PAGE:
Arrows A5 history
Produced late in 1982 as a test car, the Arrows A5 was effectively a copy of the Williams FW08. It was only used for a few races, and the sole A5 was rebuilt as an A6 for 1983.
The Arrows A5 was only ever intended as an interim model between the uncompetitive A4 and the definitive model intended for a turbocharged engine in 1983. The car was so similar to the Williams FW08, that Giorgio Piola's description of the car in Grand Prix International had to highlight the position of the anti-roll bar as the only difference. The A5 had the FW08's pull-rod front suspension, replacing the rocker arms used by every previous Arrows. Marc Surer drove the car on its debut at Dijon and qualified in 14th, running as high as 11th before a lengthy pitstop for a replacement skirt dropped him to the back of the field. Mauro Baldi, who had failed to qualify his A4 at Dijon, was given the A5 for the Italian GP and qualified on the penultimate row before finishing last. Surer was back in the seat at Caesars Palace, and qualified 19th. His race was troubled by a serious vibration, but as the cars ahead of retired, he brought the A5's brief career to an end with a seventh placed finish. Surer was encouraged by the A5 and decided to stay with Arrows, his long connections with BMW being thought to give Arrows a chance of securing BMW's turbo engines for 1983. It was not to be, and Arrows would use Cosworth DFV engine again in the flat-bottomed 1983 A6. The sole A5 was rebuilt as an A6, and its history is continued there, but during its long later career in historic racing, it was rebuilt back to A5 specification.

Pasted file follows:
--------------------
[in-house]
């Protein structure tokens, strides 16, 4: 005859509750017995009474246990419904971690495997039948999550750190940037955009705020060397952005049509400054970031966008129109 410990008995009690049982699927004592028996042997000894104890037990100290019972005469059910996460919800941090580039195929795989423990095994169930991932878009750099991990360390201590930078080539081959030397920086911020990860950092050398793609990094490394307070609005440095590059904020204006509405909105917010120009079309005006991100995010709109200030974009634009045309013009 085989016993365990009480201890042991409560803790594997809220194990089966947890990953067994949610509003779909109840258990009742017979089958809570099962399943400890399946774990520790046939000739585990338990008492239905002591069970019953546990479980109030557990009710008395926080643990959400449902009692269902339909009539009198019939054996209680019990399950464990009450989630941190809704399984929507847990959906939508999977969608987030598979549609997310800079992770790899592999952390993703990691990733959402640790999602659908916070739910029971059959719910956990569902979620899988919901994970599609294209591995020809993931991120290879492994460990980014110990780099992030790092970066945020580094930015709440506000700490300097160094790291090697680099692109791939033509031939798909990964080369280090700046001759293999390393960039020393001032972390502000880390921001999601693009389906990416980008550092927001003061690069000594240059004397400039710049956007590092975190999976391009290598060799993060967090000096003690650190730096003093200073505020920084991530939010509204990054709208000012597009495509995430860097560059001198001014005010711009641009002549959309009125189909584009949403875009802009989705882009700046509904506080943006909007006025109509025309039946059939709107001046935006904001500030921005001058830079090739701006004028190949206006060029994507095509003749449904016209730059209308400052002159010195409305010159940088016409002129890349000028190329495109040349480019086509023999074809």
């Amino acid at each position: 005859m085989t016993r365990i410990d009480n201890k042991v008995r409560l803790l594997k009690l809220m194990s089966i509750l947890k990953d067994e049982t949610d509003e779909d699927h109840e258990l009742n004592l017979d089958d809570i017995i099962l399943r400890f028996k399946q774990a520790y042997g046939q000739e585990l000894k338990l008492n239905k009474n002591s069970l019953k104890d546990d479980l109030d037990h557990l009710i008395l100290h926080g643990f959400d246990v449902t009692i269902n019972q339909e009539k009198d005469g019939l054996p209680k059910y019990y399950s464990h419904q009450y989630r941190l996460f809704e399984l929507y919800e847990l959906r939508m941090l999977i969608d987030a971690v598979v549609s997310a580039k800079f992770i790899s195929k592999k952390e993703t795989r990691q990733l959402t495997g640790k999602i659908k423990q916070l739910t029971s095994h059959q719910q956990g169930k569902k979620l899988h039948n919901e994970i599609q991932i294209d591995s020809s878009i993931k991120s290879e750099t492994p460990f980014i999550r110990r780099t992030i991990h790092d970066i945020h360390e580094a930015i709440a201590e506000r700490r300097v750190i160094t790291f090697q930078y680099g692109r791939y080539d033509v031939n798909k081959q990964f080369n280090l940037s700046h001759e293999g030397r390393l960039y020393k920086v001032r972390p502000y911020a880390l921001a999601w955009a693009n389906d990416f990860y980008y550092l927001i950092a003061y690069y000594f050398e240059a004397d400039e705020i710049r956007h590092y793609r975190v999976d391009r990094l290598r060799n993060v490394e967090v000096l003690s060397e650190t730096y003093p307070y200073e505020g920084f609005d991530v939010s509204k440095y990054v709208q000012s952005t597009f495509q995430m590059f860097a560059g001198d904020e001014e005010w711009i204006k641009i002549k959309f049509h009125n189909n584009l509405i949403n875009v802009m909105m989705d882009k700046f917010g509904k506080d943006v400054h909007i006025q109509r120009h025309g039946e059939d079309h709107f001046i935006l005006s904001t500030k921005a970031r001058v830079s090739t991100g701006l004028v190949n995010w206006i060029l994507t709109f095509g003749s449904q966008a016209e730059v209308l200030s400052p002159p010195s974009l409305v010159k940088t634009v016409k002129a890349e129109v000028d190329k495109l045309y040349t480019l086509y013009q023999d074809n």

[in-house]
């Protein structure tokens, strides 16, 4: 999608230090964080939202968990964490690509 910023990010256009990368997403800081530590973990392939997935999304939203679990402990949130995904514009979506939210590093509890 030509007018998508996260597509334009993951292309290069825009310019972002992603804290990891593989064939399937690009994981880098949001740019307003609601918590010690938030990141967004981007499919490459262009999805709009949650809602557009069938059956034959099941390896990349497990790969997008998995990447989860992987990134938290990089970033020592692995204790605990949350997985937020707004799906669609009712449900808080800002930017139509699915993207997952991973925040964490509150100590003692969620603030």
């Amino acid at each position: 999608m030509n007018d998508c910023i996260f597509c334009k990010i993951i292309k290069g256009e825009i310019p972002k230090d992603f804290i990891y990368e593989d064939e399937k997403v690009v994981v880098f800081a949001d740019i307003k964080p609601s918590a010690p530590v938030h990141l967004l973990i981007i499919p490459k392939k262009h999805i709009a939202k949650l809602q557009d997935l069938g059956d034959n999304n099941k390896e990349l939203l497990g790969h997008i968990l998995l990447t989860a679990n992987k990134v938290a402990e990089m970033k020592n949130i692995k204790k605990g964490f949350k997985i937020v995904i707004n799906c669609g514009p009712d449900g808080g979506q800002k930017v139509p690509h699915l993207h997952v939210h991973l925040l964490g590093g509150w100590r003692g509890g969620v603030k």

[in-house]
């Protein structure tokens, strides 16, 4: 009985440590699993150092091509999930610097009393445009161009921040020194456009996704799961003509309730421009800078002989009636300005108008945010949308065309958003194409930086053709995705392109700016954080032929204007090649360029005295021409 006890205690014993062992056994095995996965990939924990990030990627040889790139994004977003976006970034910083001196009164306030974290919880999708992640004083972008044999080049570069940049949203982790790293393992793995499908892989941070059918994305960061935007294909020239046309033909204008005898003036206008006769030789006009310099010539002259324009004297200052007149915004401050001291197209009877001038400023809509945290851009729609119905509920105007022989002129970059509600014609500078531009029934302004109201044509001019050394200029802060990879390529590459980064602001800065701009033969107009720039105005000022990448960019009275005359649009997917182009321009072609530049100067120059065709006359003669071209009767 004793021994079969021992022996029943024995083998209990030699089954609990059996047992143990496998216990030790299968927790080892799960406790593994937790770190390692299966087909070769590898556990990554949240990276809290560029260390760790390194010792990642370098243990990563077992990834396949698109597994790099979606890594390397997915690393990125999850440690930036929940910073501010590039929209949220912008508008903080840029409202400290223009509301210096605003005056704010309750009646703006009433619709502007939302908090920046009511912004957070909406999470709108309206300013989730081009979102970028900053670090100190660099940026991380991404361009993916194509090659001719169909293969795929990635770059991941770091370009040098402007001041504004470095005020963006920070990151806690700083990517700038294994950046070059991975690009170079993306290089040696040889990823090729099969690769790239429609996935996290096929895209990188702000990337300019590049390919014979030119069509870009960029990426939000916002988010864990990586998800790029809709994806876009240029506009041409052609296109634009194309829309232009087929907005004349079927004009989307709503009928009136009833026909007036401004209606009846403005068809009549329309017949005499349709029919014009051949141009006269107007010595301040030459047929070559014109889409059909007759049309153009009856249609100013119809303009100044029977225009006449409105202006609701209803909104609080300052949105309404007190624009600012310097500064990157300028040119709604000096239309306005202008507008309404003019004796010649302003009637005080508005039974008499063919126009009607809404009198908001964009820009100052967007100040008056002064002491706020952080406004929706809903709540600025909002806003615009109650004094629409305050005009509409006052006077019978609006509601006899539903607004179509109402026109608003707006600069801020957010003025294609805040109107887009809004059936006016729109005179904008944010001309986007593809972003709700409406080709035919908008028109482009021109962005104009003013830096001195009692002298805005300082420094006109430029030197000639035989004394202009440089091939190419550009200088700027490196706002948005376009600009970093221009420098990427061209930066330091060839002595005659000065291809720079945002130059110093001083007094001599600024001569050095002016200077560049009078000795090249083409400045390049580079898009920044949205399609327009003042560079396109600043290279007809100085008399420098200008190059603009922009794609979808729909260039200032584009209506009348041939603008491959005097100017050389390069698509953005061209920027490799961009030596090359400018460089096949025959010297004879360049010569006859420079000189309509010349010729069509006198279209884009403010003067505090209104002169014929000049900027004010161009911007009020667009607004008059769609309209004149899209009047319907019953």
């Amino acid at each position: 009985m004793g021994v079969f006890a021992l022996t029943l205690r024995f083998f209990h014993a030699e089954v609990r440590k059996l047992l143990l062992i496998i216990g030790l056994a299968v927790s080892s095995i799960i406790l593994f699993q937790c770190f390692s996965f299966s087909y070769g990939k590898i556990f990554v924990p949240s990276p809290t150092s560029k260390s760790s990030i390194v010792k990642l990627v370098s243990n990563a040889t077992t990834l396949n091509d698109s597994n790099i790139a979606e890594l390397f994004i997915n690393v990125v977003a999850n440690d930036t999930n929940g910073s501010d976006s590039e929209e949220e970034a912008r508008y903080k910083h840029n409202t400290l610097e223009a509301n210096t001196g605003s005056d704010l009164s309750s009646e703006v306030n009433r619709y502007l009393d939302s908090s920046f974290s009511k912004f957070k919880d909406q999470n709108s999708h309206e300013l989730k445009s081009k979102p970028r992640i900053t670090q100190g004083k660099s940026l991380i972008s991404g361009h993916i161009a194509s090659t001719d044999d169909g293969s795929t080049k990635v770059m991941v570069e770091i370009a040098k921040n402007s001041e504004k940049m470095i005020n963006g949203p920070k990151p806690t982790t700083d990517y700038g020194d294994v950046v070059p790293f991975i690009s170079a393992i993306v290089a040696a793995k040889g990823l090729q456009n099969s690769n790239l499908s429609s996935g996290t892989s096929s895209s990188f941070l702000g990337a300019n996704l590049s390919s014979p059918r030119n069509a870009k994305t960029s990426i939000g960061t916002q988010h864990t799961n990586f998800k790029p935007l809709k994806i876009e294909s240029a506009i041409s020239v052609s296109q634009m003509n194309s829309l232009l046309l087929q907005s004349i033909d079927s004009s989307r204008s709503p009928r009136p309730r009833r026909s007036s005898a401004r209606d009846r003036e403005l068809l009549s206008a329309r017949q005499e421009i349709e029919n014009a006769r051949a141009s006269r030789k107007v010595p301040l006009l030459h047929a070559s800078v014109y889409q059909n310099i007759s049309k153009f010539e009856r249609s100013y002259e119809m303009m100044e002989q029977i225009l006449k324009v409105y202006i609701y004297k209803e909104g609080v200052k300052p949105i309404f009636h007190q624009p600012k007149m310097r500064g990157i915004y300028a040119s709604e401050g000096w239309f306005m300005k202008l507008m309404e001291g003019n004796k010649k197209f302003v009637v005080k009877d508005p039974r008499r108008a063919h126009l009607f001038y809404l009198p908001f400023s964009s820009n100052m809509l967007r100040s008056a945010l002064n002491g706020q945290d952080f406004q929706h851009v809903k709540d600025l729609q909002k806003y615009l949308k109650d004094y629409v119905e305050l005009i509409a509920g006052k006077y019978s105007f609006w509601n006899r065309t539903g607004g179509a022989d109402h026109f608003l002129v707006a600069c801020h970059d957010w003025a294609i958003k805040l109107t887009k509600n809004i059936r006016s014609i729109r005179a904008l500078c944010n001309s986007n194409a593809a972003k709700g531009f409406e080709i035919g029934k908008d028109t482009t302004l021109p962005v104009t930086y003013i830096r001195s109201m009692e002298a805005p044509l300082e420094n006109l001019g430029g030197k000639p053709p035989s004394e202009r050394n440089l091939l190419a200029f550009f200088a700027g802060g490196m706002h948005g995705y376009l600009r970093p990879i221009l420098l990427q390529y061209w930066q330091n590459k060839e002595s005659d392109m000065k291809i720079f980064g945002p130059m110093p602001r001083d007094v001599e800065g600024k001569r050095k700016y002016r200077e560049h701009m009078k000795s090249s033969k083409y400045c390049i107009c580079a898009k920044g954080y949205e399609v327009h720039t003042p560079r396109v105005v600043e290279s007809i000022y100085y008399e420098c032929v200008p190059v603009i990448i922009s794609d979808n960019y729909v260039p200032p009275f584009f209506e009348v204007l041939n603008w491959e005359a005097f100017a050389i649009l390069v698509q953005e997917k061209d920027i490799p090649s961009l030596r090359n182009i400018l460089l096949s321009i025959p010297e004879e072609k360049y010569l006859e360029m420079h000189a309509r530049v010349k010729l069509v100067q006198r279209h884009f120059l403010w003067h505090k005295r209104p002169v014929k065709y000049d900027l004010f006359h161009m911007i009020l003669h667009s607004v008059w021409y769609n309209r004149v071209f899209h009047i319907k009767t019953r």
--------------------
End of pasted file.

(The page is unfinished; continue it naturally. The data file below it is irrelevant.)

(29 Aug 1982)
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